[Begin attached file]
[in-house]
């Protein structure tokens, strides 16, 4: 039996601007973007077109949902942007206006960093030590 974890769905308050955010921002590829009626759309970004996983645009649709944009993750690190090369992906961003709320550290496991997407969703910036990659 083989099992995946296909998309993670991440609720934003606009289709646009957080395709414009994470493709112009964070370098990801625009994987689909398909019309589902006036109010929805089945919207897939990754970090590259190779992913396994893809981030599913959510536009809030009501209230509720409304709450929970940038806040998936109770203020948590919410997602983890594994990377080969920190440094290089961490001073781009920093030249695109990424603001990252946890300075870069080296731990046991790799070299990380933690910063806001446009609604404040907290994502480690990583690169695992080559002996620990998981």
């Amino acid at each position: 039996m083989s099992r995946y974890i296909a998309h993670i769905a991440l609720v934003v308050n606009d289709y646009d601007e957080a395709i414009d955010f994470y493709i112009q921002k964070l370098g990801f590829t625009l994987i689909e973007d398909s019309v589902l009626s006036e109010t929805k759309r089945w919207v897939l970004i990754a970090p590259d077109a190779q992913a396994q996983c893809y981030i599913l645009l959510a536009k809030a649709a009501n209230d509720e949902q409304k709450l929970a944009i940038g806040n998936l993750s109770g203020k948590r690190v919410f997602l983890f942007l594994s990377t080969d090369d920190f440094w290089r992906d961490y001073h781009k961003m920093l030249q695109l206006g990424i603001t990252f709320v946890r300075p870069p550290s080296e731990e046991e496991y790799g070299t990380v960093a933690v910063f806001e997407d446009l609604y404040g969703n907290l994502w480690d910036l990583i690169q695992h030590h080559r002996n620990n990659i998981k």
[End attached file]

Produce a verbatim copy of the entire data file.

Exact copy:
[in-house]
């Protein structure tokens, strides 16, 4: 039996601007973007077109949902942007206006960093030590 974890769905308050955010921002590829009626759309970004996983645009649709944009993750690190090369992906961003709320550290496991997407969703910036990659 083989099992995946296909998309993670991440609720934003606009289709646009957080395709414009994470493709112009964070370098990801625009994987689909398909019309589902006036109010929805089945919207897939990754970090590259190779992913396994893809981030599913959510536009809030009501209230509720409304709450929970940038806040998936109770203020948590919410997602983890594994990377080969920190440094290089961490001073781009920093030249695109990424603001990252946890300075870069080296731990046991790799070299990380933690910063806001446009609604404040907290994502480690990583690169695992080559002996620990998981």
């Amino acid at each position: 039996m083989s099992r995946y974890i296909a998309h993670i769905a991440l609720v934003v308050n606009d289709y646009d601007e957080a395709i414009d955010f994470y493709i112009q921002k964070l370098g990801f590829t625009l994987i689909e973007d398909s019309v589902l009626s006036e109010t929805k759309r089945w919207v897939l970004i990754a970090p590259d077109a190779q992913a396994q996983c893809y981030i599913l645009l959510a536009k809030a649709a009501n209230d509720e949902q409304k709450l929970a944009i940038g806040n998936l993750s109770g203020k948590r690190v919410f997602l983890f942007l594994s990377t080969d090369d920190f440094w290089r992906d961490y001073h781009k961003m920093l030249q695109l206006g990424i603001t990252f709320v946890r300075p870069p550290s080296e731990e046991e496991y790799g070299t990380v960093a933690v910063f806001e997407d446009l609604y404040g969703n907290l994502w480690d910036l990583i690169q695992h030590h080559r002996n620990n990659i998981k």